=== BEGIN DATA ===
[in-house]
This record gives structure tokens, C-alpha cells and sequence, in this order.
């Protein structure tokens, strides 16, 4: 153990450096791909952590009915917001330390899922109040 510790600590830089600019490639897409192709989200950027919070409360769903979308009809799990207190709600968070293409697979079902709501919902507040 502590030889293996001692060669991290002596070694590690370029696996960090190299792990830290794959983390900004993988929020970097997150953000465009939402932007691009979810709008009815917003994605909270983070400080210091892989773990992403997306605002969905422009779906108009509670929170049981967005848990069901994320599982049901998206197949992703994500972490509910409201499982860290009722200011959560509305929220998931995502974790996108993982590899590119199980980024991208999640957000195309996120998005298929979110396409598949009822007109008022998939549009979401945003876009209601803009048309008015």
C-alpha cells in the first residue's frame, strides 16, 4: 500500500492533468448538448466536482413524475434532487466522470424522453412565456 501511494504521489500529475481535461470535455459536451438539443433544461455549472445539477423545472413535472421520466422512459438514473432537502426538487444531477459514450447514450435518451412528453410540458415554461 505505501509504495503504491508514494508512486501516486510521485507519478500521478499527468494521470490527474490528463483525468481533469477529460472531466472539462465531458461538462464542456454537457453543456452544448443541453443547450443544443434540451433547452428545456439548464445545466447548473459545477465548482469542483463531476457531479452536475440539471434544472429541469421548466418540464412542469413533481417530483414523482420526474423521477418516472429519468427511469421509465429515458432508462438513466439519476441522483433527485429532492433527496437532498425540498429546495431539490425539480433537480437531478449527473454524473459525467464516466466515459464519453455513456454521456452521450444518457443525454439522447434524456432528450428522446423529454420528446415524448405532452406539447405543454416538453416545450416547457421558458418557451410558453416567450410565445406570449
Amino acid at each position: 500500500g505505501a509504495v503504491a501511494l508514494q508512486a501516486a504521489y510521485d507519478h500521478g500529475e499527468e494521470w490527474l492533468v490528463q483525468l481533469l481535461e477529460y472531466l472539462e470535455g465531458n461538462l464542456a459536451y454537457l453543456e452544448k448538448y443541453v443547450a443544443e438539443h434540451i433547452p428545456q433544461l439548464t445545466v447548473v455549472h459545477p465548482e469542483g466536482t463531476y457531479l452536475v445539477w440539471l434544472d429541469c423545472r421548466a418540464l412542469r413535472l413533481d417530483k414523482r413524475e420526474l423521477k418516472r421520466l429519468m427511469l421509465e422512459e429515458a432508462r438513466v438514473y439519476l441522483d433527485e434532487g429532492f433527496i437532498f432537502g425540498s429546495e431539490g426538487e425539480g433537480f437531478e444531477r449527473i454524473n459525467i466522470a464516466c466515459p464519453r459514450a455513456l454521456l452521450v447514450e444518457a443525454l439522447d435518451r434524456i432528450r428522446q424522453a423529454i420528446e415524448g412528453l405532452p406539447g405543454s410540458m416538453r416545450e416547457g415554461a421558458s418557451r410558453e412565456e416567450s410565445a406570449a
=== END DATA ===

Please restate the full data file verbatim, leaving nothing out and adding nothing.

[in-house]
This record gives structure tokens, C-alpha cells and sequence, in this order.
């Protein structure tokens, strides 16, 4: 153990450096791909952590009915917001330390899922109040 510790600590830089600019490639897409192709989200950027919070409360769903979308009809799990207190709600968070293409697979079902709501919902507040 502590030889293996001692060669991290002596070694590690370029696996960090190299792990830290794959983390900004993988929020970097997150953000465009939402932007691009979810709008009815917003994605909270983070400080210091892989773990992403997306605002969905422009779906108009509670929170049981967005848990069901994320599982049901998206197949992703994500972490509910409201499982860290009722200011959560509305929220998931995502974790996108993982590899590119199980980024991208999640957000195309996120998005298929979110396409598949009822007109008022998939549009979401945003876009209601803009048309008015």
C-alpha cells in the first residue's frame, strides 16, 4: 500500500492533468448538448466536482413524475434532487466522470424522453412565456 501511494504521489500529475481535461470535455459536451438539443433544461455549472445539477423545472413535472421520466422512459438514473432537502426538487444531477459514450447514450435518451412528453410540458415554461 505505501509504495503504491508514494508512486501516486510521485507519478500521478499527468494521470490527474490528463483525468481533469477529460472531466472539462465531458461538462464542456454537457453543456452544448443541453443547450443544443434540451433547452428545456439548464445545466447548473459545477465548482469542483463531476457531479452536475440539471434544472429541469421548466418540464412542469413533481417530483414523482420526474423521477418516472429519468427511469421509465429515458432508462438513466439519476441522483433527485429532492433527496437532498425540498429546495431539490425539480433537480437531478449527473454524473459525467464516466466515459464519453455513456454521456452521450444518457443525454439522447434524456432528450428522446423529454420528446415524448405532452406539447405543454416538453416545450416547457421558458418557451410558453416567450410565445406570449
Amino acid at each position: 500500500g505505501a509504495v503504491a501511494l508514494q508512486a501516486a504521489y510521485d507519478h500521478g500529475e499527468e494521470w490527474l492533468v490528463q483525468l481533469l481535461e477529460y472531466l472539462e470535455g465531458n461538462l464542456a459536451y454537457l453543456e452544448k448538448y443541453v443547450a443544443e438539443h434540451i433547452p428545456q433544461l439548464t445545466v447548473v455549472h459545477p465548482e469542483g466536482t463531476y457531479l452536475v445539477w440539471l434544472d429541469c423545472r421548466a418540464l412542469r413535472l413533481d417530483k414523482r413524475e420526474l423521477k418516472r421520466l429519468m427511469l421509465e422512459e429515458a432508462r438513466v438514473y439519476l441522483d433527485e434532487g429532492f433527496i437532498f432537502g425540498s429546495e431539490g426538487e425539480g433537480f437531478e444531477r449527473i454524473n459525467i466522470a464516466c466515459p464519453r459514450a455513456l454521456l452521450v447514450e444518457a443525454l439522447d435518451r434524456i432528450r428522446q424522453a423529454i420528446e415524448g412528453l405532452p406539447g405543454s410540458m416538453r416545450e416547457g415554461a421558458s418557451r410558453e412565456e416567450s410565445a406570449a